Apr
13

Mailbag: Sabathia, Phillips, 2B, Robertson

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Five questions and four answers this week. Remember to use the Submit A Tip box in the sidebar to send us anything, especially mailbag questions.

(AP Photo/Kathy Willens)

John asks: Hey guys, I wanted to ask if you are worried about CC Sabathia? I watched his start [on Wednesday] and am worried about his fastball (his change and slider looked fab), his velocity is down to 90 – 91. It seemed to me that he was throwing a cut fastball – is this something he is trying to do or a flaw?

I wouldn’t worry about the velocity, Sabathia always starts the year a little slow before cranking it up once it gets a little warmer out. Here are the PitchFX start-by-start plots. Plus, I suspect he was taking a little something off the other night in an attempt to improve his command, which has been awful. I didn’t see much of a cut fastball, though Sabathia has been saying he throws one for a few years now. The manually classified PitchFX data disagrees, but if the guy says he throws it, he probably throws it.

Like you said, the changeup and especially the slider have been sharp so far, CC just can’t seem to get his heat under control. I do wonder if it’s a weight thing, because he had the same issue early last season before everything clicked during that ridiculous mid-summer run. Perhaps losing 30-something points during the winter is the best thing for him physically but a bad thing for his command. Maybe it speeds up his delivery just enough to throw him off. Who knows, just a cracked theory. I wouldn’t worry about Sabathia until we get a few weeks into the season and we start seeing more upper-80s than low-90s.

Suchin asks: Could you add Brandon Phillips to the Kinsler:Cano graph? With both those deals manageable for Cano, would be instructive, so long as the Yankees don’t overpay.

Here you go…


Source: FanGraphsBrandon Phillips, Robinson Cano, Ian Kinsler

You can also see the data plotted cumulatively and by season.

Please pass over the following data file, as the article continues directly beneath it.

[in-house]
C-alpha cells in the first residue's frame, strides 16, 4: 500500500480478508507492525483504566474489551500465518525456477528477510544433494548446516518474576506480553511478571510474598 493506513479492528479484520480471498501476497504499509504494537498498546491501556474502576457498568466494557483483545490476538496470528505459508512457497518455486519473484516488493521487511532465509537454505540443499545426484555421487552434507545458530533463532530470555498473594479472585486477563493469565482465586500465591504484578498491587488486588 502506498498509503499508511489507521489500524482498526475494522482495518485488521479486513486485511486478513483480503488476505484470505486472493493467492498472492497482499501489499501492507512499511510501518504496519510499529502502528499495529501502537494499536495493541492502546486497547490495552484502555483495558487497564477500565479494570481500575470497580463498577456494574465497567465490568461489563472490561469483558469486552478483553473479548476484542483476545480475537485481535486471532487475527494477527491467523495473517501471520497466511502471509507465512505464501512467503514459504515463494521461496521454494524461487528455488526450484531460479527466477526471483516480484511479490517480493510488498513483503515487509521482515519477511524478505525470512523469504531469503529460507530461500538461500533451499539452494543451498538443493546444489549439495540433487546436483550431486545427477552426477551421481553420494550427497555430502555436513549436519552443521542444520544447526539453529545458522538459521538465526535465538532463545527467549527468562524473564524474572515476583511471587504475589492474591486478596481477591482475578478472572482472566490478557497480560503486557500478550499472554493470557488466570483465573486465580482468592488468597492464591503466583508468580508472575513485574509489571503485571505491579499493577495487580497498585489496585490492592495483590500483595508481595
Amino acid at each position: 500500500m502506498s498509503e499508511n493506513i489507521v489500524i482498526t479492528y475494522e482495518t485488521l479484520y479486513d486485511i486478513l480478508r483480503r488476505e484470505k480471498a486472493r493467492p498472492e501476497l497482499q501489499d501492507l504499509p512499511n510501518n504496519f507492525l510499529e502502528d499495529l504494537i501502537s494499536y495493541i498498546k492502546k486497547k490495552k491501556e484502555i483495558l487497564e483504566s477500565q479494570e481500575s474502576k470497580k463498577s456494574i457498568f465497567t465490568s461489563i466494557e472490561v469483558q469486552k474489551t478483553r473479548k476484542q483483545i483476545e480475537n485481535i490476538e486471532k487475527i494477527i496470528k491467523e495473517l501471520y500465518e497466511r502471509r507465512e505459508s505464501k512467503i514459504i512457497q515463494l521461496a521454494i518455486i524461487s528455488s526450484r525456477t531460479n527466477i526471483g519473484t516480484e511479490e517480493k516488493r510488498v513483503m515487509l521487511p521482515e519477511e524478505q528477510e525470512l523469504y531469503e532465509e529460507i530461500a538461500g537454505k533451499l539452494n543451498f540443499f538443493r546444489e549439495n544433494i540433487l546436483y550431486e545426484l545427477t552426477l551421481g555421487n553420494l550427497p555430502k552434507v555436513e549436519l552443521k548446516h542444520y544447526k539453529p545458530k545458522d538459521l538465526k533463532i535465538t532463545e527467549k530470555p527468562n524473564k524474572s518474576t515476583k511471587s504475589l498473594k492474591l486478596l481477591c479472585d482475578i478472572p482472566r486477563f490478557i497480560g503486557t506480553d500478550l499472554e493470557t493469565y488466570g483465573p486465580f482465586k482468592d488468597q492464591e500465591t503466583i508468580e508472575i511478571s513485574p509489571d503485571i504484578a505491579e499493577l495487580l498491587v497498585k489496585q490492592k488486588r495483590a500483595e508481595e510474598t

I don’t love WAR — FanGraphs or otherwise — because I don’t have enough faith in the defensive component, but it is useful for comparing players like this. Cano is the best of the three, both in terms of overall production and medical history. That last part is very important, because these guys won’t give you anything if they’re on the DL. Stuff like RBI totals and finishes in the MVP voting will factor into Cano’s next contract as well, and he blows Kinsler and Phillips away in both categories.

As I’ve said before, I fully expect the Yankees to re-sign Cano to something outrageous after next season. I just hope the Kinsler (five years, $75M) and Phillips (six years, $77.5M) extensions have established the market and help keep it in the six-year, $100M range.

Brian asks: Are there any prospective 2B that the Yankees could target if they decide to let Robinson Cano walk because of money, contract length, and doubts about decline years? Similar to how they gave up a young prospect (Jesus Montero) from a position with depth for a young prospect (Michael Pineda) from a position of need. Obviously, not necessarily of that magnitude.

Legit second base prospects are very rare only because most big league second basemen are failed shortstops. Off the top of my head, the only big leaguers that came up through the minors as second basemen are Dan Uggla, Orlando Hudson, and Howie Kendrick. That would be the place to start, looking at shortstops who could slide over.